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Kent County Council budget: council tax bills to rise

by Political Editor Paul Francis and Local Democracy Reporter Caitlin Webb

County councillors have backed a budget that will see KCC’s share of the council tax bill rise by a shade under 5% - one of the biggest increases in recent years.

At the same time, this year will also see savings of £53 million.

The 5% increase includes a 2% levy that will raise more money for adult social care and a 3% increase for all services.

Council tax bills could rise by more than £100. Picture: Thinkstock Image Library
Council tax bills could rise by more than £100. Picture: Thinkstock Image Library

Average bills for households in Band D properties will rise to £1,237.68.

The Conservative administration’s spending plans were approved at a meeting today that was marked by a warning from opposition parties that residents would be paying more for less.

That charge was rejected by the Conservative leader Paul Carter, who said the budget preserved frontline services and the authority’s focus on efficiency savings had meant Kent was in better shape than other county councils.

But he delivered a stark ultimatum to the government over the as yet unmet costs for looking after child asylum seekers who had reached the age of 18.

That cost is £4.6m and could rise to close to £8m next year.

And he angrily rejected the suggestion that the council “played politics” with asylum seekers.

“This is a national issue not just Kent’s and the shortfall in Home Office Funding is now starting to disrupt the Voluntary Asylum Dispersal Scheme as more and more authorities are holding significant multi-million pound shortfalls,” he said.

“We cannot afford to pay for these costs and nothing less than the full costs is acceptable.”

He also warned that the government’s review of funding for councils needed to recognise that counties had been shortchanged for years.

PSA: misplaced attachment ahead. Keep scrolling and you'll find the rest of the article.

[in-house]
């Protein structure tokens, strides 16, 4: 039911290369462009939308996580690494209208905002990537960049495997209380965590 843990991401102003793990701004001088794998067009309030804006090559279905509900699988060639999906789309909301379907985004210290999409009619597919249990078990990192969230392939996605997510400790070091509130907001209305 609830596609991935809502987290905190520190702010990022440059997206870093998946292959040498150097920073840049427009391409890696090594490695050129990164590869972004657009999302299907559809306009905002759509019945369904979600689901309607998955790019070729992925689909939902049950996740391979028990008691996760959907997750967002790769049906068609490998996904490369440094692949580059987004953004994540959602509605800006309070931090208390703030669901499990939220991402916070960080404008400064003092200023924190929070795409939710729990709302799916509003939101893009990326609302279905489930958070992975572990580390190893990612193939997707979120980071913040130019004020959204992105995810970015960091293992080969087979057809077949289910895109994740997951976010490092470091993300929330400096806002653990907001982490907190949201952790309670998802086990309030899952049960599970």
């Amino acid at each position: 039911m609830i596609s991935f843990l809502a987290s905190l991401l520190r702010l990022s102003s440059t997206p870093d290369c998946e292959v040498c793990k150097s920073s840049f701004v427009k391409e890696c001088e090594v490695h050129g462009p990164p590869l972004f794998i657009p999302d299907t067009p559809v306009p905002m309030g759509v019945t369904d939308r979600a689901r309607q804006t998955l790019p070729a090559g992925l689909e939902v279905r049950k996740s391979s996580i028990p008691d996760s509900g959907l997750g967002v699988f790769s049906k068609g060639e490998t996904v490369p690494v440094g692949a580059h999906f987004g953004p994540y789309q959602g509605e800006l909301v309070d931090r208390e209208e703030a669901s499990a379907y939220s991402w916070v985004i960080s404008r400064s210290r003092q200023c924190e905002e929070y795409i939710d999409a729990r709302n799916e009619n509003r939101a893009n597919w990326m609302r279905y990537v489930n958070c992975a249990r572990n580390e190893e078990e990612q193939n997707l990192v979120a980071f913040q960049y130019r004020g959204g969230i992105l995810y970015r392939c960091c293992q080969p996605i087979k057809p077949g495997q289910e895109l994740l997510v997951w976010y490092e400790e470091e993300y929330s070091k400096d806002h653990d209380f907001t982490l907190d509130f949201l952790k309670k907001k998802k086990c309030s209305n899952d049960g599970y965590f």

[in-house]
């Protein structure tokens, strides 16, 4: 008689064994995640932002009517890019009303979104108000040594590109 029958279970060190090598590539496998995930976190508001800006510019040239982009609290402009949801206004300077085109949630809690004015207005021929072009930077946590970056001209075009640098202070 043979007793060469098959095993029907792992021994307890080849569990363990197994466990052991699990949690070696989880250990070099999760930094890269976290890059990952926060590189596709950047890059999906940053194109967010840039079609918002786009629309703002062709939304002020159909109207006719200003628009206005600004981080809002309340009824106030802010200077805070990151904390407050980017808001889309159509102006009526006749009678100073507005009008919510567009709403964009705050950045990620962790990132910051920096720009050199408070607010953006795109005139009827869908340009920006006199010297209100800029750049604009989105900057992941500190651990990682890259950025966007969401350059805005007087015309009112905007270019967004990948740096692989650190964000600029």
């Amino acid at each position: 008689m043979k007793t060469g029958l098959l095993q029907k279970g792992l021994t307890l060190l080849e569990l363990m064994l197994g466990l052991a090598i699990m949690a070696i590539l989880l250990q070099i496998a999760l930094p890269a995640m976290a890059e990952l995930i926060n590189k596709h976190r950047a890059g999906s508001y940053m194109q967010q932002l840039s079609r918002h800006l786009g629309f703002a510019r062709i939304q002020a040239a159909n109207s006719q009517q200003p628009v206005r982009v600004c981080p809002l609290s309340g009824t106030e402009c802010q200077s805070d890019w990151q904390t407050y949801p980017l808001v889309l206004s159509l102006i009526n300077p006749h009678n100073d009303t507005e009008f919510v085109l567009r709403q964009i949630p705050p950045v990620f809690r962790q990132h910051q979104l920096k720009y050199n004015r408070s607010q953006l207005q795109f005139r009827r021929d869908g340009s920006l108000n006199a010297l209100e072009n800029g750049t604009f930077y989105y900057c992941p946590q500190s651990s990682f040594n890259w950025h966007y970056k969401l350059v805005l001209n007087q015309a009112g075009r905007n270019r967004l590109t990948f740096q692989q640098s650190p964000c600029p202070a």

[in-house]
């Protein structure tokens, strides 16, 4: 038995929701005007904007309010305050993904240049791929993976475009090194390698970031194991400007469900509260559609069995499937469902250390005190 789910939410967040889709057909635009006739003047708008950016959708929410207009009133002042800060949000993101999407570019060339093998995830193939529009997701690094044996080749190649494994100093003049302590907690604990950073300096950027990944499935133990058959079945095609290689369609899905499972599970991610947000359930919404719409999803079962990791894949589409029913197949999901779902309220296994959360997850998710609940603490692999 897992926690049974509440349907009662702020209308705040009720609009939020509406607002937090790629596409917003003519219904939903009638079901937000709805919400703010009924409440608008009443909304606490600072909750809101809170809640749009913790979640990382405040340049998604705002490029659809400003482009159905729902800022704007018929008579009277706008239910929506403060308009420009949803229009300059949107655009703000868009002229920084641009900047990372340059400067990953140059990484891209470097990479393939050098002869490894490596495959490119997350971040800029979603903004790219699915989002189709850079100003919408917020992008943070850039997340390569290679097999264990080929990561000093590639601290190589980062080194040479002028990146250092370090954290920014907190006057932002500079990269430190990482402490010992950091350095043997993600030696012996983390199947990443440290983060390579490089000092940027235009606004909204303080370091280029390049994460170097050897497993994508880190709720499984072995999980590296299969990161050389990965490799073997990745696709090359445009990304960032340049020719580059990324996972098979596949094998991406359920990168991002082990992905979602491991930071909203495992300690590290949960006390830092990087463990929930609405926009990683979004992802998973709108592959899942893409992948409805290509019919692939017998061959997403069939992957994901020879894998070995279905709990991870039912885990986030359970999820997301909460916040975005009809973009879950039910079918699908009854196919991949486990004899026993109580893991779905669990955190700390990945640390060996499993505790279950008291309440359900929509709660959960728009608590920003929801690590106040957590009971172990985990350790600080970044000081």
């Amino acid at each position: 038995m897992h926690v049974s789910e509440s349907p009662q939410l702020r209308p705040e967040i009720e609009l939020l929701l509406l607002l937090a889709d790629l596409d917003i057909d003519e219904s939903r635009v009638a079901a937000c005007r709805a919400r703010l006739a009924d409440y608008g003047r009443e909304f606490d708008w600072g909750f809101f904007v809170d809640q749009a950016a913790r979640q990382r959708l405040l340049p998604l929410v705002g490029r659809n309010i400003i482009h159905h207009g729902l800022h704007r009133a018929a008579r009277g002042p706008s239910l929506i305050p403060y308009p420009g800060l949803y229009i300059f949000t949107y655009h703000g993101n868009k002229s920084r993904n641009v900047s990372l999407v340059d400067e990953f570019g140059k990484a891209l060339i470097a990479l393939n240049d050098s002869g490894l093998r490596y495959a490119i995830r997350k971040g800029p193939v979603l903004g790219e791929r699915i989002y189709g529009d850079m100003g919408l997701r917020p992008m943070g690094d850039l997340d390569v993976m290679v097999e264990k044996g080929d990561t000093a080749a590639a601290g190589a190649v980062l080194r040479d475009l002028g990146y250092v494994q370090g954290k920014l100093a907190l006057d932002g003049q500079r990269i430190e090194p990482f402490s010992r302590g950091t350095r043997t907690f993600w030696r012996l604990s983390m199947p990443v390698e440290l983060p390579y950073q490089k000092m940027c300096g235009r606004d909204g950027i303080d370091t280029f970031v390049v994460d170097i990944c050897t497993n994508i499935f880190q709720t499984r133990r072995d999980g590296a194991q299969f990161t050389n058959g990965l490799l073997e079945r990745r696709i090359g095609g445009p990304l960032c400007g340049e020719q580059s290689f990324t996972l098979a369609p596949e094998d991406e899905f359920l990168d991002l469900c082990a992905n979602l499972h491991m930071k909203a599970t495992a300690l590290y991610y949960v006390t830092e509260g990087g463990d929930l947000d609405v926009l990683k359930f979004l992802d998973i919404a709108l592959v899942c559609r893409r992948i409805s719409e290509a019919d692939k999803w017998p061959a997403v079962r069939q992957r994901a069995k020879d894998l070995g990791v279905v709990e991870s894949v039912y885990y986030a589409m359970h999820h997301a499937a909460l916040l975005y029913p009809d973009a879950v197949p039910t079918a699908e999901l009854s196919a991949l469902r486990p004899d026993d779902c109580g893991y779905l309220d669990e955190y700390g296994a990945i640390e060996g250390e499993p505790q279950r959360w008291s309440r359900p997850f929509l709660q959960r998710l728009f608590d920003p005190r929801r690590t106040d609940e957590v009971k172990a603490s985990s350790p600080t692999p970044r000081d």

“The government should start to address the unfairness in the current funding system, recognising counties should, if fair and needs-led, receive a fairer and bigger slice of resource.”

But the Conservatives rejected a number of proposals by opposition parties to invest more money in areas like road maintenance, a shortage of social workers and dementia care.

The budget will see a cut of £455,000 to socially necessary bus services; an as yet undecided increase in the the Young Person’s Travel Card.

Liberal Democrat opposition leader Rob Bird said: “Back in July, Kent’s Conservatives showed just how out of touch they are by awarding themselves a 15% pay rise just a couple of months after the county elections.

Council tax bills are to rise by just under 5%
Council tax bills are to rise by just under 5%

“This budget demonstrates that they have learnt nothing from the massive public outcry that caused, and they continue to be focused on cutting local government services when they should be investing for the future.

“For the past seven years, Kent’s Tories have tried to persuade the electorate that front-line services were not affected by the £600 million plus reduction in Central Government grants thanks to back office efficiencies, better commissioning and ‘new ways of working’. The reality is very different.”

Budget flashpoints included a call by the Green councillor Martin Whybrow for a £1.1m investment in recruiting social workers to ensure that their caseloads were within government limits.

KCC was also accused of failing to spend enough on roads maintenance with the Liberal Democrats saying that £43m more than was planned to spend was needed just to keep on top of repairs this year.